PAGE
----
assistance from Chatham
(Click here for high resolution)


Royal Navy personnel help
scrub clean a ward at
Kalladar hospital
(Click here for high resolution)

One of Chatham's Lynxes
delivers humanitarian aid
to Kalladar
(Click here for high resolution)


Back to the water 1:
a fishing boat is heaved
upright by personnel
from RFA Diligence and
the Forward Support Unit
(Click here for high resolution)


Back to the water 2:
local men help edge the
fishing boat down the beach
(Click here for high resolution)

Back to the water 3:
the boat is finally returned
to the sea, ready to allow
fishermen once more to feed
local people
(Click here for high resolution)


Sailors from the Forward Support
Unit strain with a lever
while manoeuvring a fishing
boat stranded on the shoreline
in preparation for repair and
reflotation
(Click here for high resolution)


Royal Navy personnel at work
repairing a fishing vessel
(Click here for high resolution)

HMS Chatham's chaplain
presents the ship's crest to
the Mother Superior of St
Theresa's at the conclusion
of work by the frigate's crew
to make the convent safe
(Click here for high resolution)


Royal Navy personnel take
the lead in erecting tented
accommodation donated
by the Rotary Club of
Helston
(Click here for high resolution)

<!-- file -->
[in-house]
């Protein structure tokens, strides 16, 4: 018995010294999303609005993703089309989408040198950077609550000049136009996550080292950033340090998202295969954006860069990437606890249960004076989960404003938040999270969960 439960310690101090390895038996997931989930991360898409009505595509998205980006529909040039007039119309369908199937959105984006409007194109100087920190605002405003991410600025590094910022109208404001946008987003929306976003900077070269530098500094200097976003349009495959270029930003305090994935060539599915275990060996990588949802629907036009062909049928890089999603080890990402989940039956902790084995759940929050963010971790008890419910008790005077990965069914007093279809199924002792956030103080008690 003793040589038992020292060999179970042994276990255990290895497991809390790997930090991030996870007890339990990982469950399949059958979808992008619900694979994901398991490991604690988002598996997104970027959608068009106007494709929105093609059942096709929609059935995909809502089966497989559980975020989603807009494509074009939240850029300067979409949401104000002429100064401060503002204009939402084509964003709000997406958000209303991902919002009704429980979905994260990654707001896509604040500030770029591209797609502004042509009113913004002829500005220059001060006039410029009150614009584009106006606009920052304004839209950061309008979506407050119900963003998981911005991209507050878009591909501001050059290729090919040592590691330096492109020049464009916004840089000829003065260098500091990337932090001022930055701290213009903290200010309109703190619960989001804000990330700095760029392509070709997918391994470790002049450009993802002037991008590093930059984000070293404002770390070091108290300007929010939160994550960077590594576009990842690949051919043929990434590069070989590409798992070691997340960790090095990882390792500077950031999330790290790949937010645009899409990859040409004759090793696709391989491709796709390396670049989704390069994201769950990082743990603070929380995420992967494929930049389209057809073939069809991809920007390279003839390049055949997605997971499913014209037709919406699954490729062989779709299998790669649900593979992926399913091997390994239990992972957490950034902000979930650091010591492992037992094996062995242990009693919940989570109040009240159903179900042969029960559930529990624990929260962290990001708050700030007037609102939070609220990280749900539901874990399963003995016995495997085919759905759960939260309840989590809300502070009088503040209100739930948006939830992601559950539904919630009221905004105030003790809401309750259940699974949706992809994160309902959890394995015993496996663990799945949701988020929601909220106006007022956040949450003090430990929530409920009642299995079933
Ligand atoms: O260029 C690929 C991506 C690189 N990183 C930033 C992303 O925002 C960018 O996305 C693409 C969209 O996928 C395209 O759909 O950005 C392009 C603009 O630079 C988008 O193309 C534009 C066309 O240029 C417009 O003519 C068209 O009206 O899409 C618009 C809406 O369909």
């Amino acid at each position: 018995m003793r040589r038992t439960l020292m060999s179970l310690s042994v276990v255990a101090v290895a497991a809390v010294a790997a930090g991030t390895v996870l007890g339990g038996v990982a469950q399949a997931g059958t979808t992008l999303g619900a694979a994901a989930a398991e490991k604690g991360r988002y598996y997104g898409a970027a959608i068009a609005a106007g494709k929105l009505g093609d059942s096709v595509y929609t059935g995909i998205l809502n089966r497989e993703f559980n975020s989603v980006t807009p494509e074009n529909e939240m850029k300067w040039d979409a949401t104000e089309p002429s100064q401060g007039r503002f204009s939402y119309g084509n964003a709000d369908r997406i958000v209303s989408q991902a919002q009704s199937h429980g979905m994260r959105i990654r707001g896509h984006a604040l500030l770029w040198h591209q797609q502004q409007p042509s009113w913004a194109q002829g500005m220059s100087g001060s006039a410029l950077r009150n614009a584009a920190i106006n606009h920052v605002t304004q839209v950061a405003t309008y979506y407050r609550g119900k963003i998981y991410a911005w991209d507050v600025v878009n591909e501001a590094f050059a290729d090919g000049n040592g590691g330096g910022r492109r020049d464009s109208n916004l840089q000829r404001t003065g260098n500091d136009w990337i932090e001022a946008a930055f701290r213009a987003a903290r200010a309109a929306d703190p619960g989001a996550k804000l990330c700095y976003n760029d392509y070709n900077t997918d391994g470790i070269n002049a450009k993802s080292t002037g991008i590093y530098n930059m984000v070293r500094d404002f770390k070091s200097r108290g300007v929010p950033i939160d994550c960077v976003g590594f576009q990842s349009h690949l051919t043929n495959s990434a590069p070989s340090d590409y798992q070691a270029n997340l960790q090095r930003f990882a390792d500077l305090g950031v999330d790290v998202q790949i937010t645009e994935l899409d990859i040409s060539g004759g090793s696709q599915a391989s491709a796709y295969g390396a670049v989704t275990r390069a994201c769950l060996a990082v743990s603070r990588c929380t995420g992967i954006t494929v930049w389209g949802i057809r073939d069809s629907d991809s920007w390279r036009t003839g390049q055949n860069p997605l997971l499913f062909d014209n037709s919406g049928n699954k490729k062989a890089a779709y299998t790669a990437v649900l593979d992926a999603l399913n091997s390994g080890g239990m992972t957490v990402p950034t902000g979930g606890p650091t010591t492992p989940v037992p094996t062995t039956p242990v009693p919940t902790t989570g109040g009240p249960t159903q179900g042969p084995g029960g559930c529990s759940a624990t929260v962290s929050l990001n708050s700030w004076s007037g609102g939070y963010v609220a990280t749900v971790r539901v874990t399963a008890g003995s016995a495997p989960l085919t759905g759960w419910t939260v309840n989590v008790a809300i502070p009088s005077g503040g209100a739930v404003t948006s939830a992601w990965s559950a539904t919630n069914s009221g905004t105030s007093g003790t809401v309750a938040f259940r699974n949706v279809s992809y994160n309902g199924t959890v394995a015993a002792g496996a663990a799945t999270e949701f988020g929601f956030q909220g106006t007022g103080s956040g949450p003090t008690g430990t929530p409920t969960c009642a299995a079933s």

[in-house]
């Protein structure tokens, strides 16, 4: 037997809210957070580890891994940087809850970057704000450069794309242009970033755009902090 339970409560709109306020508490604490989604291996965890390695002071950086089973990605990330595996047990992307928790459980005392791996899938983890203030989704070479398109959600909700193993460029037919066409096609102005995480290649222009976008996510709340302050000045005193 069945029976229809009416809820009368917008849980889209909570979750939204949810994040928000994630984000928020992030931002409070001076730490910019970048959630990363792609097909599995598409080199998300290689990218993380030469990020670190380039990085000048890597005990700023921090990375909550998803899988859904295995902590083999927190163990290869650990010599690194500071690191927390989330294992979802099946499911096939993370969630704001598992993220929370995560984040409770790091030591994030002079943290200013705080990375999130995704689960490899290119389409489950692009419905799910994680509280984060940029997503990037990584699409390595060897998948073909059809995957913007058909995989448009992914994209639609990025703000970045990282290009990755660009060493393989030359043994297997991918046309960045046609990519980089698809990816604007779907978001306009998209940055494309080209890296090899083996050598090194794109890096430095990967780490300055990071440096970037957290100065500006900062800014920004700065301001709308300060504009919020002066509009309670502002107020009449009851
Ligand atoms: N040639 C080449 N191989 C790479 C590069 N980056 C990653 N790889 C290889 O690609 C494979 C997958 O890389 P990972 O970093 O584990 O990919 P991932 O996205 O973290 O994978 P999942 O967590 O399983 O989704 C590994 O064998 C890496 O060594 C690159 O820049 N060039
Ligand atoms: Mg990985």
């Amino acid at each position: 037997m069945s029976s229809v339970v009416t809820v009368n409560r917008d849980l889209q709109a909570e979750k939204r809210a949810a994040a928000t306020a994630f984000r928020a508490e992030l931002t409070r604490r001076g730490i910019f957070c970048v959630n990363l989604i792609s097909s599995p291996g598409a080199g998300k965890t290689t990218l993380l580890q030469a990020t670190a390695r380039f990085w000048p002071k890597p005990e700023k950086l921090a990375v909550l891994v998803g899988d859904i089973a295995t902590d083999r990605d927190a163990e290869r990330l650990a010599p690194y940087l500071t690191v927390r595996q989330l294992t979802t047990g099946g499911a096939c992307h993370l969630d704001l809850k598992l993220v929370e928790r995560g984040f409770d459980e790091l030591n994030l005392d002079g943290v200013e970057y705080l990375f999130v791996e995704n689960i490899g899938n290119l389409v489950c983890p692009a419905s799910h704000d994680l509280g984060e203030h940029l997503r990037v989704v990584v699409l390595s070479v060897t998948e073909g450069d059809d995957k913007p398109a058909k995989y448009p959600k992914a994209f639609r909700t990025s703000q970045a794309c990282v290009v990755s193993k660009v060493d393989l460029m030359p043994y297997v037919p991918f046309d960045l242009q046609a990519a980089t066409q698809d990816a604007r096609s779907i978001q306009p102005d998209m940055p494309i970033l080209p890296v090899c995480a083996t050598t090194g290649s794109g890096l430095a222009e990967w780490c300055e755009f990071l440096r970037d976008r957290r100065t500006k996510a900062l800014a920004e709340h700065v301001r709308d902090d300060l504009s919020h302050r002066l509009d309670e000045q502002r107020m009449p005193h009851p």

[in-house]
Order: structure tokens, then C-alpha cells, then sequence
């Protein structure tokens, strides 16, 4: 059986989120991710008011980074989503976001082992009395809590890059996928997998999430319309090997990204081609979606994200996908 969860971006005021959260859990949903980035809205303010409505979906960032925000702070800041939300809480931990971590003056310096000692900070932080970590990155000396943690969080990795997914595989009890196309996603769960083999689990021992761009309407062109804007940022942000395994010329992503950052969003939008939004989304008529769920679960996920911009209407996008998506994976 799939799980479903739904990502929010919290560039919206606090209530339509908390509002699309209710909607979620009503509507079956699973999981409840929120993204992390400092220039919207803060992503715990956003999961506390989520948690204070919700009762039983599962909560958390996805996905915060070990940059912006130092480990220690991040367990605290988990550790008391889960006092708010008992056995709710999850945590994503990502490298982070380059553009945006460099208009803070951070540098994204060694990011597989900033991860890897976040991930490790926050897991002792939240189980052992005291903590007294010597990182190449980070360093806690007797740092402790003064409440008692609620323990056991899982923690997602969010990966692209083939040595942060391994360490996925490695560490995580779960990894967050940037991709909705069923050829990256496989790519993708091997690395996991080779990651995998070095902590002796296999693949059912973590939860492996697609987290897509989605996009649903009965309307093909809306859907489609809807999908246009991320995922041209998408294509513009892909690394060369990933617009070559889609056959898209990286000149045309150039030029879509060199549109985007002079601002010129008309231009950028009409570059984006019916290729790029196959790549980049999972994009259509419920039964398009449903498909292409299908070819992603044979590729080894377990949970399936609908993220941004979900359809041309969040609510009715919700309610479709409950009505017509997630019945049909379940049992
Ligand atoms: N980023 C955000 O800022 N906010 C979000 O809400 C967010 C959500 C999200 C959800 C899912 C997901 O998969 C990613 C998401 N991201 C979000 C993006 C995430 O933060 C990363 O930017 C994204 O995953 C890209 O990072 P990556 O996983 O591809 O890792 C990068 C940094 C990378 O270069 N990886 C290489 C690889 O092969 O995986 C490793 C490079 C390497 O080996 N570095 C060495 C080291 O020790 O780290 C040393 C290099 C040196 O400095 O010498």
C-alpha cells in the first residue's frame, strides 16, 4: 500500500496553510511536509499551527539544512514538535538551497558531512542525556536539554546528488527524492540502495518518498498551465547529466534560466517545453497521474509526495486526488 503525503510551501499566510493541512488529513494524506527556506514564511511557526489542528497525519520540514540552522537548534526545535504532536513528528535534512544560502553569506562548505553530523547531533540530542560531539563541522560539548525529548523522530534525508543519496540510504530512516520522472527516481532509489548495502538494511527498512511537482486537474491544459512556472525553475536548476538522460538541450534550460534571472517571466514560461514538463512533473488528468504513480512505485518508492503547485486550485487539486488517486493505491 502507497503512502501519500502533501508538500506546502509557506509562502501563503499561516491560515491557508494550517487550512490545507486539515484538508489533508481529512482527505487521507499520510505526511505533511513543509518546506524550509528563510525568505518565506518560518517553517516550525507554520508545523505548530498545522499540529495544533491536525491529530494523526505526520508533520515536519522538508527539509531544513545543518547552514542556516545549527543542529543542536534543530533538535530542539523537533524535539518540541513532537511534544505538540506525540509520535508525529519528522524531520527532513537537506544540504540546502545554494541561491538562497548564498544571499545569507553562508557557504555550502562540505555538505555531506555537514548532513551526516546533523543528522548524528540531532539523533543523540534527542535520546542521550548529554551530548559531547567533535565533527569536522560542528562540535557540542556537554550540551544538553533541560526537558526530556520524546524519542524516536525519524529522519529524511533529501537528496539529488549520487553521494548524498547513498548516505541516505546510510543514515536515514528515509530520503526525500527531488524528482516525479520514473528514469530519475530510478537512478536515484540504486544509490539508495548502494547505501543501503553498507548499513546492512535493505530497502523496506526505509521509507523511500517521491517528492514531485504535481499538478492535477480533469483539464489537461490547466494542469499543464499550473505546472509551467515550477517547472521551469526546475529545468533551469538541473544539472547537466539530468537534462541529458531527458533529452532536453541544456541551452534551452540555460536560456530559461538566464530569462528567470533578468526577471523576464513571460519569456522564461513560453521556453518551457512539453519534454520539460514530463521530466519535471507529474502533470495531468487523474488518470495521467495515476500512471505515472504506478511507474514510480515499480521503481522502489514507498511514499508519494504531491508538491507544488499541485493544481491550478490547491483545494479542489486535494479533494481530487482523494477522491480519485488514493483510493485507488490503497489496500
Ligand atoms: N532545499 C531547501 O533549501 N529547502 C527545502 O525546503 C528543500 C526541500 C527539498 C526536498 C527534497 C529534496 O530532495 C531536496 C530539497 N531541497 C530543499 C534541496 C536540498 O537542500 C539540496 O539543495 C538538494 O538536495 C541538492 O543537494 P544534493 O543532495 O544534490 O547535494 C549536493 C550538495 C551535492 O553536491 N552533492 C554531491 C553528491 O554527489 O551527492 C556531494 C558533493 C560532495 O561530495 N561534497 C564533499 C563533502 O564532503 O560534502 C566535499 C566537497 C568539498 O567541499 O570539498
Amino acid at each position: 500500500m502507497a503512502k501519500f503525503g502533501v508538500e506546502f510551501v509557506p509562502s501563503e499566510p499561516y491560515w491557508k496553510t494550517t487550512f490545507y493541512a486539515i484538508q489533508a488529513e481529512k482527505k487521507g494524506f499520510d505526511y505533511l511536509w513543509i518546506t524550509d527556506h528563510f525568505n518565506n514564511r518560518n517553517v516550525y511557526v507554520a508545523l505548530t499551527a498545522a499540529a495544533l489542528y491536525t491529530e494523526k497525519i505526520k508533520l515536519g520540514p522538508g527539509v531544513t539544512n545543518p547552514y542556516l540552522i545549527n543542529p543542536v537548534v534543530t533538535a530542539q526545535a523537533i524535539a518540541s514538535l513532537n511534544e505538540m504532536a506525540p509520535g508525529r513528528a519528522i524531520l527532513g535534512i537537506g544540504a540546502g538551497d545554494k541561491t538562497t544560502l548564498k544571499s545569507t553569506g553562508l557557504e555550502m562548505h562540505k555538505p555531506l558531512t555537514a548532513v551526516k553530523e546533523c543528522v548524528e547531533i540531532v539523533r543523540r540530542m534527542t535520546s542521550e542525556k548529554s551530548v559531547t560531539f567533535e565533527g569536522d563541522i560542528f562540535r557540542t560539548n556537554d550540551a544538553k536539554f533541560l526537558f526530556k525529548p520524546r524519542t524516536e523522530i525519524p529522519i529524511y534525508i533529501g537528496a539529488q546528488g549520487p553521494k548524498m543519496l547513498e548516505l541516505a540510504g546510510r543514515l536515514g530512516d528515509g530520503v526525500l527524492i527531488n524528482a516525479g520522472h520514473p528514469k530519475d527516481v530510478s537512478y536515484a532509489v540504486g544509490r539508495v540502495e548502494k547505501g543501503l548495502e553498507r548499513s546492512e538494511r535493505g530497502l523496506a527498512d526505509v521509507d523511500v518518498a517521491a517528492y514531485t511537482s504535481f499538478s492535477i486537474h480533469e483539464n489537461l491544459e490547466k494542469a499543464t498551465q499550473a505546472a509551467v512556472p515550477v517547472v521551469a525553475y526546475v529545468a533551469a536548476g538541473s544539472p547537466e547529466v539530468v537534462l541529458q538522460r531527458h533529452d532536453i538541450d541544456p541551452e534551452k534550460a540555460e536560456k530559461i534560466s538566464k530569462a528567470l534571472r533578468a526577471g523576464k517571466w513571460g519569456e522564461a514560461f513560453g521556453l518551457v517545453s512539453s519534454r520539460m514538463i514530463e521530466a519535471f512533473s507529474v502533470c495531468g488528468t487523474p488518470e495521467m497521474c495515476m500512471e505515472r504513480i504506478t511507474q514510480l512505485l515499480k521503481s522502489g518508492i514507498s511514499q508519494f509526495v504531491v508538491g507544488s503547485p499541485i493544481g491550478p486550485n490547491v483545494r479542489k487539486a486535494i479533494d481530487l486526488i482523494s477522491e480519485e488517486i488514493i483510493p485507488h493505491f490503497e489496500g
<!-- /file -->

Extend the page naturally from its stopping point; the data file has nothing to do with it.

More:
Children at the tented camp
receive a drink of water
(Click here for high resolution)

The International Development
Secretary, Hilary Benn, hears
the harrowing tales of those
who survived the tsunami
at Batticaloa
(Click here for high resolution)


A pump draws contaminated
water from a fresh-water well next
to a church in the Batticaloa region
(Click here for high resolution)


One of HMS Chatham's sailors hard
at work clearing debris from the well-shaft
(Click here for high resolution)

The International Development
Secretary, Hilary Benn, is briefed
by the well clearance team
(Click here for high resolution)


Local people wait anxiously as a
Chief Petty Officer from HMS
Chatham test the water from the
well to ensure that it is potable

after the debris has been cleared
and salt water contamination
pumped away
(Click here for high resolution)


A work party from HMS Chatham
clears the rubble of houses demolished
by the tsunami at Batticaloa
. Local
people, previously too traumatised
to start rebuilding their homes,
were soon inspired to join the effort
(Click here for high resolution)

A sailor at work clearing the
ground so that rebuilding can begin.
Work is also underway to restore
electrical power and decontaminate
the fresh water supplies, as well
as providing interim tented shelter
(Click here for high resolution)